The child who cannot read or write well, or calculate well, is handicapped, but can still function on an average level, given computer assistance. The child who cannot master use of the computer is as sidetracked as is an illiterate person. Teachers, bless them, are often being given larger classes and required to teach more via the computer than in the personal manner that allows them to connect individually with students. Increasingly, schools are not using books for lessons. Testing is standardized and online. In some schools, it is increasingly difficult for a parent to get a personal interview with a teacher about his or her child; the expectation is that everything – conferences, homework, projects, record keeping – is handled online.
There is another related trend, too. It is called STEM – science, technology, engineering and math. This group of subjects is being encouraged, even pushed, at the expense of what are considered “soft” subjects, such as the arts, music, drama, or even non-competitive physical education. The money goes to STEM. The money goes to technology. The arts-related creative subjects suffer for lack of funding, time and recognition. Why?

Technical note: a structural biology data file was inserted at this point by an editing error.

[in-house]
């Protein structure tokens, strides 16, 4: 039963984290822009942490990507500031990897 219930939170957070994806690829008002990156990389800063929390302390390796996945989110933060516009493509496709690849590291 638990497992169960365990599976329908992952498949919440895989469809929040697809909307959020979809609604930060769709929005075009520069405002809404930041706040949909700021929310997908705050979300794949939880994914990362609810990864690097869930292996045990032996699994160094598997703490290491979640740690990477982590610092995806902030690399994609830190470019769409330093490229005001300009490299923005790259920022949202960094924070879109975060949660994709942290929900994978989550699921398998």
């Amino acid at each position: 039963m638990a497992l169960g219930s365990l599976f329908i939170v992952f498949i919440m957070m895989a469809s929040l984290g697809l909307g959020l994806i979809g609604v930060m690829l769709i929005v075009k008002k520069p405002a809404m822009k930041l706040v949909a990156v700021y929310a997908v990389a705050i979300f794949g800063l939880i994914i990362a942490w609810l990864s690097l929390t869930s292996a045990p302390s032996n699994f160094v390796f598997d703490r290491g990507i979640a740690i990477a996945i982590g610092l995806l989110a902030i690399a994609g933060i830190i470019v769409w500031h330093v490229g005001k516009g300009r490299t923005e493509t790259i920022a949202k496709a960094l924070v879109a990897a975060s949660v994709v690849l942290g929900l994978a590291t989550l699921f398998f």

The most often cited reason is that the computerized system saves money, as it requires fewer teachers, books, materials, and record keeping time. Another common reason given is that the jobs of the future are all STEM related, and that if one wants one’s child to succeed, one will ensure that STEM classes are mastered. Yet another given reason is efficiency, and an easier ensuring that all children receive the same education.
I wonder, though. At home, too, parenting is often done by technology such as the TV, video games, computers. Tired parents find it easier to let technology occupy their children until bedtime, with homework performed on the computer or entertainment generated in cyberspace. The trend is not complete, but it seems our children are being led deeper and deeper into Cyberspace, away from the Earth, and away from us. Even their communications with each other are often done with devices, rather than face to face. If I am correct, then humanity may be headed in a direction that we have not thought about and toward which we may not wish to go.